If mothers are not going be reliant on analgesia for pain relief they need options to help them cope with the pain to allow a physiological labour to unfold.
Studies have shown that women who use a water birth pool need to have fewer painkillers, experience fewer interventions and give birth to stronger babies.
Immersion in warm water has been unequivocally proven to be of great benefit both physiologically and psychologically.
Women who enter a warm pool of water in established labour with strong contractions find that they are able to cope with the pain and have a natural birth.
Women have a greater sense of fulfilment and accomplishment and babies experience a non-traumatic birth.
The calming, relaxing effect of the warm water promotes the flow of oxytocin, a powerful hormone that plays a huge role in childbirth, causing the uterus to contract and triggering the ‘fetal ejection reflex’.
Michel Odent has expounded upon the beneficial physiological effect that immersion in water during labour has on hormone secretion, including observations that women entering warm water experience oxytocin surges which can advance dilation and stimulate contractions (Odent 2014).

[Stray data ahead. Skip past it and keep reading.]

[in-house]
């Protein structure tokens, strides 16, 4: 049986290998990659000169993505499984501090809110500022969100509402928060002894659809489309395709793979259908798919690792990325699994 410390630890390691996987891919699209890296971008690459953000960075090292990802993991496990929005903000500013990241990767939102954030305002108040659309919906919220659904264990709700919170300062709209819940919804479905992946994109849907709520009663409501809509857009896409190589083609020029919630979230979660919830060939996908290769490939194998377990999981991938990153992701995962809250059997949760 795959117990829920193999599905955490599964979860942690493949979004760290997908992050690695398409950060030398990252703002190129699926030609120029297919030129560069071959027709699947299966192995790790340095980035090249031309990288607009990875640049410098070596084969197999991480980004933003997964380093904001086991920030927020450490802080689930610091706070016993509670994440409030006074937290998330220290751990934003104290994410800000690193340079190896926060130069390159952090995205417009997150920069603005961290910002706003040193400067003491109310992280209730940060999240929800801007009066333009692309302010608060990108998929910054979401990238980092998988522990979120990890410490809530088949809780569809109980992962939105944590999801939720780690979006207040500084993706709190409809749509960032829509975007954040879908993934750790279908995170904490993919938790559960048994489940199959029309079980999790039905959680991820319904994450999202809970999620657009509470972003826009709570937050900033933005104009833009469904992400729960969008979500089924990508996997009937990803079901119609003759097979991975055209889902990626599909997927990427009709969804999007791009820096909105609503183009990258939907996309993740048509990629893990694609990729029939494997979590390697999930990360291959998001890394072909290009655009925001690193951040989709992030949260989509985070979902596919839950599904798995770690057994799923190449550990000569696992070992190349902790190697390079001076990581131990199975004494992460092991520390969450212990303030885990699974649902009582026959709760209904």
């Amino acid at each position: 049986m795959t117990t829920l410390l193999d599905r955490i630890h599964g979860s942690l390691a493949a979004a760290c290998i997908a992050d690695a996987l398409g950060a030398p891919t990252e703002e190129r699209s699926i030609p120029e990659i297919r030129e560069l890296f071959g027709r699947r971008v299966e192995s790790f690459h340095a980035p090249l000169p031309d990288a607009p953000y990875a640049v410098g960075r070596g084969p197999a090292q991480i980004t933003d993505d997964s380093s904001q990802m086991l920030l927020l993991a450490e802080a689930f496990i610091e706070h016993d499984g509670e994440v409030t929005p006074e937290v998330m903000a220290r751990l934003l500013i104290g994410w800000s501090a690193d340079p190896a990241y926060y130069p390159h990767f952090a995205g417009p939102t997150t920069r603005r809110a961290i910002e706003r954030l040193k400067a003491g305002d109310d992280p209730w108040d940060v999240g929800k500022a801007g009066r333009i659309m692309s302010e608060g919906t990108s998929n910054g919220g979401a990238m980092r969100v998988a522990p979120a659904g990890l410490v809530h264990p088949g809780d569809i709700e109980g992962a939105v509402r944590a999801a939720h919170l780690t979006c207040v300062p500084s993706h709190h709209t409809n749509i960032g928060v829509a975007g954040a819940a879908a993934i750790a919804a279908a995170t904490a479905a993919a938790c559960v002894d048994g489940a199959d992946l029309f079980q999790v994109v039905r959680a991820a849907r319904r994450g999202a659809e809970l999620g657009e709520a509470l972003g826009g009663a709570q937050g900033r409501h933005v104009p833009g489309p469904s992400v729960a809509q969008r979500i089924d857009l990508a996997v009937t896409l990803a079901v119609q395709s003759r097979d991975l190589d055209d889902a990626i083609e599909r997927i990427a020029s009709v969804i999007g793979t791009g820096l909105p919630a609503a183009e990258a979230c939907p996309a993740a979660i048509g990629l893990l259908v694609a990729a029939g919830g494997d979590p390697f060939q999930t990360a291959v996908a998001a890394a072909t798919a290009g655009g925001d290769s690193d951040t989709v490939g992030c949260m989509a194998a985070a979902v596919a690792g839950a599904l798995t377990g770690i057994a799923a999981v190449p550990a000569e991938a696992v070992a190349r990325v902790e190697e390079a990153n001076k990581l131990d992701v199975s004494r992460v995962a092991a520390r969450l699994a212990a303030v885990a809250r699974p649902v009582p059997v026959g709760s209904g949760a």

Increasing normal births is associated with shorter (or no) hospital stays, fewer adverse incidents and admissions to neonatal unit and better health outcomes for mothers.
It is also associated with higher rates of successful breastfeeding and a more positive birth experience.
These changes benefit not only women and their families but also maternity staff.
Midwives are able to spend less time on non-clinical tasks and more on caring for women and their babies.
Aside from the obvious benefits to mothers and babies, midwives experience greater job satisfaction and hospitals save money and optimise resources from the reduced use of analgesia, medical intervention and shorter hospital stays.